So, how do you know if your writing is good enough to put out there? Where is the honest feedback? When do you abandon the dream? How hard do you need to work to make it good?

Traditionally, poets, novelists and short story writers have relied on the feedback from publishers (aka the dreaded rejection) to know if their writing is acceptable. Workshops, classes, writing and critique groups are all good sources for feedback – honest feedback which lessens the chances for rejection. Yet, I read that popular novel The Help was rejected 60 times (and had sold the movie rights) before it found a publisher. Go figure ….

Then there’s indie publishing. Scares the bejeepers out of me. Why? Because so many neophytes remind me of the comeback bands. They don’t know what’s good or bad. At least the come-back bands have an established following to prey upon. Aspiring writers don’t. Some writers have ventured forth on their own and have done well. Others have failed miserably.

Failing because marketing, promotion and distribution are tough things to handle for creative spirits is understandable and eventually can be overcome. Learn to do it yourself, join a writers marketing cooperative, find a small publisher to increase your chances, we can do whatever it takes to get our books out there. But, what if it’s because the writing wasn’t quite there? It’s critical to find people who know what they’re looking for, who can help with plot holes, logic gaps, grammar, etc. Find those people. Even traditional publishers, due to staffing, time and money constraints, want only the best written work.

And it’s the failures which concern me.

So whether you’ll be self publishing or approaching a traditional publisher, take the time to get it right. Time is on your side. A reputation for poor work is never on your side.

Oh and the comeback group, who shall remain nameless, announced they were laying the last track on a new CD. Seriously? After the bomb dropped, they expect me to trust their artistic sensibilities? Never.

So all I can say is, when I decide whether I self publish or woo a traditional publisher, my work will have survived feedback that I can trust. If I ever put a product out there that isn’t well crafted I don’t expect readers to give me a second chance. Publishers either, for that matter. I will only send out my best revised work because when you’re starting out, you have nothing to fall back on. No one to say I’ve seen her do it better.

Your record stands for itself – and if it’s your first shot, make it the best otherwise, that’s all there’ll be!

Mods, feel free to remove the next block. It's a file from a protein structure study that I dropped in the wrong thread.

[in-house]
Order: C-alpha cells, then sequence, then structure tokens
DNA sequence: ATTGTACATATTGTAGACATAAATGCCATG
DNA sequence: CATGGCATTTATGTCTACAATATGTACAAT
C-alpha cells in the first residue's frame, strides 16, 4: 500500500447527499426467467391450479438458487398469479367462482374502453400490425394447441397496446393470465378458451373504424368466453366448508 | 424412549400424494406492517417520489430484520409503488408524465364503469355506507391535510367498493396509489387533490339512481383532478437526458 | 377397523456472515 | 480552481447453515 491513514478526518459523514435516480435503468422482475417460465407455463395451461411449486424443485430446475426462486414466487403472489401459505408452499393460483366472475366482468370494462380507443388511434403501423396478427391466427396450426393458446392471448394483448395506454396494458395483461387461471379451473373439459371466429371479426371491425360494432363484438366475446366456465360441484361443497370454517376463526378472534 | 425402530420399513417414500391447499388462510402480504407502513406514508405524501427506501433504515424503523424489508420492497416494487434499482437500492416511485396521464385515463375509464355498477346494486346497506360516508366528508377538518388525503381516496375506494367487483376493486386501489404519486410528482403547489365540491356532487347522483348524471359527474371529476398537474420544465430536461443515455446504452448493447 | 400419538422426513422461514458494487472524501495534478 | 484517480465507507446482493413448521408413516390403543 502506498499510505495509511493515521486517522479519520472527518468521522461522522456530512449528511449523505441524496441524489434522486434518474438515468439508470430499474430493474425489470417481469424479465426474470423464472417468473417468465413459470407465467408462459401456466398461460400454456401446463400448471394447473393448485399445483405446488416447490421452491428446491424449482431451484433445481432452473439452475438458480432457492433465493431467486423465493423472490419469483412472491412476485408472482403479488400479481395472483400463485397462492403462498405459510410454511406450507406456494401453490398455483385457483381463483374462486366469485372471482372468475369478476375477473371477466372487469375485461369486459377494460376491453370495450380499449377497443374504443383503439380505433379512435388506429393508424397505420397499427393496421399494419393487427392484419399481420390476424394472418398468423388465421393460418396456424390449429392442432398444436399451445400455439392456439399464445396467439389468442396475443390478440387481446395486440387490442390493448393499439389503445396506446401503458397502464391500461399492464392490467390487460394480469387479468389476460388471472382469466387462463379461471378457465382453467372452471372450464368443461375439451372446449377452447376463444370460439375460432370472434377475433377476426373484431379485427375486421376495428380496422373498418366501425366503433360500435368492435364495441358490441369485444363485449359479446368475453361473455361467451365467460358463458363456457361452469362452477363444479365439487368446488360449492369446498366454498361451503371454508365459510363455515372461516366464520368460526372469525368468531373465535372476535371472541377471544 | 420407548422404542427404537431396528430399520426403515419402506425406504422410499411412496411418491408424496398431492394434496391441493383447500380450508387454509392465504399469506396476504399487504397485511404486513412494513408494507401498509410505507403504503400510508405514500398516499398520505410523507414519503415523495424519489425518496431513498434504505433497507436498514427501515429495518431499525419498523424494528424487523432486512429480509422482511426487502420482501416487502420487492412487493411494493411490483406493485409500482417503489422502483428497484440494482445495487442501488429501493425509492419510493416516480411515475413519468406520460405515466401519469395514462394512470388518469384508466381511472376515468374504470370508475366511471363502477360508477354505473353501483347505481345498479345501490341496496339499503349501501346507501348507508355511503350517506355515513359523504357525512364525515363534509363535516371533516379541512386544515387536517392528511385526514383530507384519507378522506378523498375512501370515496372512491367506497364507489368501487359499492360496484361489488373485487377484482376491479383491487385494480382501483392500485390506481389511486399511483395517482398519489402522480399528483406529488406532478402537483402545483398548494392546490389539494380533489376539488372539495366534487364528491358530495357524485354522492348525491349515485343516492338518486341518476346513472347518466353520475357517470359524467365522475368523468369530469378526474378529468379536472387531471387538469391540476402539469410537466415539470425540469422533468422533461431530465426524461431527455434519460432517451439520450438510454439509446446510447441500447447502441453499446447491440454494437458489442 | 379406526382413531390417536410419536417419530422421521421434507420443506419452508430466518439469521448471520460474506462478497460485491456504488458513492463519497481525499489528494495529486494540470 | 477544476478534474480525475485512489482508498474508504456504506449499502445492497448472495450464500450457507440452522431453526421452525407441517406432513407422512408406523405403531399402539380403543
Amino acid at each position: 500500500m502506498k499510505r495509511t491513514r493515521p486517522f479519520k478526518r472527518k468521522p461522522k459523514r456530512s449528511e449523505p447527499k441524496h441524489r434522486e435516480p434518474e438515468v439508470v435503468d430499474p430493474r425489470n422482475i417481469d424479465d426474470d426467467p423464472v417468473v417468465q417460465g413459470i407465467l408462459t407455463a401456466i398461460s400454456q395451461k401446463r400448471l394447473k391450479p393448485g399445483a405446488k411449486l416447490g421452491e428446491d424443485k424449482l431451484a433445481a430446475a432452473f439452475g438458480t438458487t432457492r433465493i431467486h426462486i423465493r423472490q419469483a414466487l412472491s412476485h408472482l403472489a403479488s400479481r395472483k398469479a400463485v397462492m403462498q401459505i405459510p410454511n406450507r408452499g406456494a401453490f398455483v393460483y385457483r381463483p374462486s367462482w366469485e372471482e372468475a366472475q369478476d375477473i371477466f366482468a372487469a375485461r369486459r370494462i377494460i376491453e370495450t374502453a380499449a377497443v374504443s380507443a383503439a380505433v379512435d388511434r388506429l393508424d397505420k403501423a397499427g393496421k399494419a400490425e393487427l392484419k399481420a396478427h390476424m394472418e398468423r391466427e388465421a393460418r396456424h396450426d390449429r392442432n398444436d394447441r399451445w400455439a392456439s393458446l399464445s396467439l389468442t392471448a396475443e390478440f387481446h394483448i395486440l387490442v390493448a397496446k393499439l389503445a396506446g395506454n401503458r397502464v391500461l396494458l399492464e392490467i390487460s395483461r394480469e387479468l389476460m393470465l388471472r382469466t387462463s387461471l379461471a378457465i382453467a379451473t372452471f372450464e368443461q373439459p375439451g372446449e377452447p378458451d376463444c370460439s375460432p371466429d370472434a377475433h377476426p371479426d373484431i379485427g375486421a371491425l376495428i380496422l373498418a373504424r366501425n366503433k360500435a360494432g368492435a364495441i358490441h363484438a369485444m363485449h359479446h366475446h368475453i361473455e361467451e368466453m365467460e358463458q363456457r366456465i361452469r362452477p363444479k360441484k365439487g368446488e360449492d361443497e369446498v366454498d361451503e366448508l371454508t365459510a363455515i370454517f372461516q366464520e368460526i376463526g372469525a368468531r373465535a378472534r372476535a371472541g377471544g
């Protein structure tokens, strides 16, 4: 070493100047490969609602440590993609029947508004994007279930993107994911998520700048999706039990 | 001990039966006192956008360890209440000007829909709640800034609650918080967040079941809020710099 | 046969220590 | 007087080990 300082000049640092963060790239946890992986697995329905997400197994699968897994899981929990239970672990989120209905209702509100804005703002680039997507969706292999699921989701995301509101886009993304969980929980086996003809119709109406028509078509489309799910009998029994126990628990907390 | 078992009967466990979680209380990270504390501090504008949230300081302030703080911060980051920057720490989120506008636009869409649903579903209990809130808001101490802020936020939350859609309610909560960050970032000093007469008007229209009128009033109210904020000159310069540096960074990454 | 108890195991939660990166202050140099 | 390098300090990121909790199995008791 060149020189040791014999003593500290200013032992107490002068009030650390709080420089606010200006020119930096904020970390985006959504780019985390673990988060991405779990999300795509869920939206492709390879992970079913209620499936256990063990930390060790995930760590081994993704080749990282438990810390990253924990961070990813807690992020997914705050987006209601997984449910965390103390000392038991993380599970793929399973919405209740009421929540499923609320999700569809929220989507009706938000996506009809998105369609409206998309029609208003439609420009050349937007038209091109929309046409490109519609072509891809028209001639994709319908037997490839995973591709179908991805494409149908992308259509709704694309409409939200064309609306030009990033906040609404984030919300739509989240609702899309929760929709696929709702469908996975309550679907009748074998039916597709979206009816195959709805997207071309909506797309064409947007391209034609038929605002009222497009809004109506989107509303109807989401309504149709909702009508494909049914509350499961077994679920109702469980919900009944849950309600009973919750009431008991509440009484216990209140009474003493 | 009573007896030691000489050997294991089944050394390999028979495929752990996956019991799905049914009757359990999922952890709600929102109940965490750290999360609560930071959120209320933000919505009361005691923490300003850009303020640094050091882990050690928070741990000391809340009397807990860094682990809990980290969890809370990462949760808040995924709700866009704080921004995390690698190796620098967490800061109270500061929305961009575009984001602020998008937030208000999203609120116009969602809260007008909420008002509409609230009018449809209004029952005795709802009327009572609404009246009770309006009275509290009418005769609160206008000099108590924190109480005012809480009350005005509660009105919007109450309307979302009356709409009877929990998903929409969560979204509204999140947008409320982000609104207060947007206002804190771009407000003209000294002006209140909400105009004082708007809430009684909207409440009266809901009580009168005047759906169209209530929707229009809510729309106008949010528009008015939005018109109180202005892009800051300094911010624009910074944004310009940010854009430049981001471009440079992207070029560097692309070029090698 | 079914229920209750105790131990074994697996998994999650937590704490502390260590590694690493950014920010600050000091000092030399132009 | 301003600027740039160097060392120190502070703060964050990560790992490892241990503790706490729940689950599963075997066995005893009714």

Thoughts From The Slush Pile ““ Success

I’ve recently become a slush pile reader for Flash Fiction Online. In my opinion, good Flash Fiction (a complete story of 500 to 1,000 words) is harder to write than a complete novel. In one of the slush rounds – reiewing stories their writers hope to have FFO publish – I moved two of the stories to the next phase of consideration. Why?

One was science fiction, and one was fantasy/slipstream. Even though the two stories were nothing alike, they had some common traits that helped them move to the next round. So what did they do right?

(1) The prose was clean – no typos, no major grammar problems.

(2) The main characters were well-defined and interesting.

(3) Each character had an interesting problem to solve. One wanted to go home, and the other had a major decision to make. The second story violated my withholding “rule”. It didn’t tell me something the main character would know – what the decision was. I didn’t mind the withholding this time because the point of the story wasn’t the decision, but how the character makes it.

(4) The writers had strong “voices”. A writer’s voice is different than technical proficiencies. It’s a little hard to define. Voice is the personality of the writer coming through his or her words. It makes the story unique. Five people can write a story about a werewolf’s first transformation. While the plotline will be the same for each, the stories will be told very differently because of “voice”. For these submissions to FFO, the fantasy’s voice was a bit irreverent and humorous. The science fiction voice was curious and intelligent.

(5) They were complete stories with beginning, middles and ends. Rust Hills said “a short story tells of something happening to someone” in his Writing in General and the Short Story in Particular. Submissions that aren’t complete are character sketches or scenes. While they may be fabulous, they aren’t what FFO is looking for.

(6) Setting. It’s difficult to convey a full setting in 1000 words or less, but both of these stories gave me enough of one that I could see where the characters were. One in deep space, and one in a somewhat run down kitchen.

Note the order I put the above-list in?

I did for a reason.

Your story might have all the other elements, but if it is riddled with grammatical errors, I won’t read on and find that out. If the story is readable, I look for a character to care about. And so on. My list isn’t absolute. I might pass on a story with grammatical errors if the voice or characters are stunningly fabulous. Don’t put the bar to publication any higher by making technical errors.

What am I looking for as a slush pile reader?

The same thing I’m looking for when I buy a novel. A great story told well.

Keep writing, and keep submitting. I hope to see you all over at Flash Fiction Online.